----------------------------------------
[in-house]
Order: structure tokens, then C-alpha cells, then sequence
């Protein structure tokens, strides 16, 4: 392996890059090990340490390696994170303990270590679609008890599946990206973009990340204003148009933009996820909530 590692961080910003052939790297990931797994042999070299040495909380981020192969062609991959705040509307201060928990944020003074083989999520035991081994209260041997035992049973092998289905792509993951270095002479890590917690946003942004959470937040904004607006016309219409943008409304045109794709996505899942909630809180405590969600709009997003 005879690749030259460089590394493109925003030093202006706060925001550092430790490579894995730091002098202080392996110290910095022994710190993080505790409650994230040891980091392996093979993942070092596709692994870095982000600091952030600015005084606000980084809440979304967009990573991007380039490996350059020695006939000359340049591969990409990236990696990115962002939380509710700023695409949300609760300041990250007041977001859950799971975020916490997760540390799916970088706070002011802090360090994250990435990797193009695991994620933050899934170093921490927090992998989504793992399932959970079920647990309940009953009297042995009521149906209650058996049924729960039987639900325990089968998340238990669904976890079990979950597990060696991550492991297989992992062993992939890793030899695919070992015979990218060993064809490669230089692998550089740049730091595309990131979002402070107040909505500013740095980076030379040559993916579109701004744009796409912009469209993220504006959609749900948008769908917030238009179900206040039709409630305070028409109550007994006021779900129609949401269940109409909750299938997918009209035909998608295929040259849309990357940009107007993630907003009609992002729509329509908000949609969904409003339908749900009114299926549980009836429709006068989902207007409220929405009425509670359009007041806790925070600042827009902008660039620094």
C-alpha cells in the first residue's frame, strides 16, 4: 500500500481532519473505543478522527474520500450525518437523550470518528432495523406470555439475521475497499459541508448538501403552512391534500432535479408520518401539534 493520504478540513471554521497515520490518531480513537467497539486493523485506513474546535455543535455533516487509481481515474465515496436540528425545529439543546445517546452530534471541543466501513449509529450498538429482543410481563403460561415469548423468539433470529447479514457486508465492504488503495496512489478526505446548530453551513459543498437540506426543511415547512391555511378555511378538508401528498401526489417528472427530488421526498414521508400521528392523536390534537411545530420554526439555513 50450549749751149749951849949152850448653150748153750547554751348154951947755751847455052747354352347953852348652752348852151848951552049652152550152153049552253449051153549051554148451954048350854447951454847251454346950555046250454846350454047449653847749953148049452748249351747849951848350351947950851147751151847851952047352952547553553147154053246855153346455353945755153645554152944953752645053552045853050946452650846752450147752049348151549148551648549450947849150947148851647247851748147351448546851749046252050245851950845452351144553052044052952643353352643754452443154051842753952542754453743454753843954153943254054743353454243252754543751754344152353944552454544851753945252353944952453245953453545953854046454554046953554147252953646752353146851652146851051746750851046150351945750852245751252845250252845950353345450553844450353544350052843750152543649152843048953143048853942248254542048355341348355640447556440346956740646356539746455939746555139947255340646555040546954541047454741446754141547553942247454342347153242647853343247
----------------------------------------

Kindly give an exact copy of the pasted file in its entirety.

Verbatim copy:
[in-house]
Order: structure tokens, then C-alpha cells, then sequence
């Protein structure tokens, strides 16, 4: 392996890059090990340490390696994170303990270590679609008890599946990206973009990340204003148009933009996820909530 590692961080910003052939790297990931797994042999070299040495909380981020192969062609991959705040509307201060928990944020003074083989999520035991081994209260041997035992049973092998289905792509993951270095002479890590917690946003942004959470937040904004607006016309219409943008409304045109794709996505899942909630809180405590969600709009997003 005879690749030259460089590394493109925003030093202006706060925001550092430790490579894995730091002098202080392996110290910095022994710190993080505790409650994230040891980091392996093979993942070092596709692994870095982000600091952030600015005084606000980084809440979304967009990573991007380039490996350059020695006939000359340049591969990409990236990696990115962002939380509710700023695409949300609760300041990250007041977001859950799971975020916490997760540390799916970088706070002011802090360090994250990435990797193009695991994620933050899934170093921490927090992998989504793992399932959970079920647990309940009953009297042995009521149906209650058996049924729960039987639900325990089968998340238990669904976890079990979950597990060696991550492991297989992992062993992939890793030899695919070992015979990218060993064809490669230089692998550089740049730091595309990131979002402070107040909505500013740095980076030379040559993916579109701004744009796409912009469209993220504006959609749900948008769908917030238009179900206040039709409630305070028409109550007994006021779900129609949401269940109409909750299938997918009209035909998608295929040259849309990357940009107007993630907003009609992002729509329509908000949609969904409003339908749900009114299926549980009836429709006068989902207007409220929405009425509670359009007041806790925070600042827009902008660039620094």
C-alpha cells in the first residue's frame, strides 16, 4: 500500500481532519473505543478522527474520500450525518437523550470518528432495523406470555439475521475497499459541508448538501403552512391534500432535479408520518401539534 493520504478540513471554521497515520490518531480513537467497539486493523485506513474546535455543535455533516487509481481515474465515496436540528425545529439543546445517546452530534471541543466501513449509529450498538429482543410481563403460561415469548423468539433470529447479514457486508465492504488503495496512489478526505446548530453551513459543498437540506426543511415547512391555511378555511378538508401528498401526489417528472427530488421526498414521508400521528392523536390534537411545530420554526439555513 50450549749751149749951849949152850448653150748153750547554751348154951947755751847455052747354352347953852348652752348852151848951552049652152550152153049552253449051153549051554148451954048350854447951454847251454346950555046250454846350454047449653847749953148049452748249351747849951848350351947950851147751151847851952047352952547553553147154053246855153346455353945755153645554152944953752645053552045853050946452650846752450147752049348151549148551648549450947849150947148851647247851748147351448546851749046252050245851950845452351144553052044052952643353352643754452443154051842753952542754453743454753843954153943254054743353454243252754543751754344152353944552454544851753945252353944952453245953453545953854046454554046953554147252953646752353146851652146851051746750851046150351945750852245751252845250252845950353345450553844450353544350052843750152543649152843048953143048853942248254542048355341348355640447556440346956740646356539746455939746555139947255340646555040546954541047454741446754141547553942247454342347153242647853343247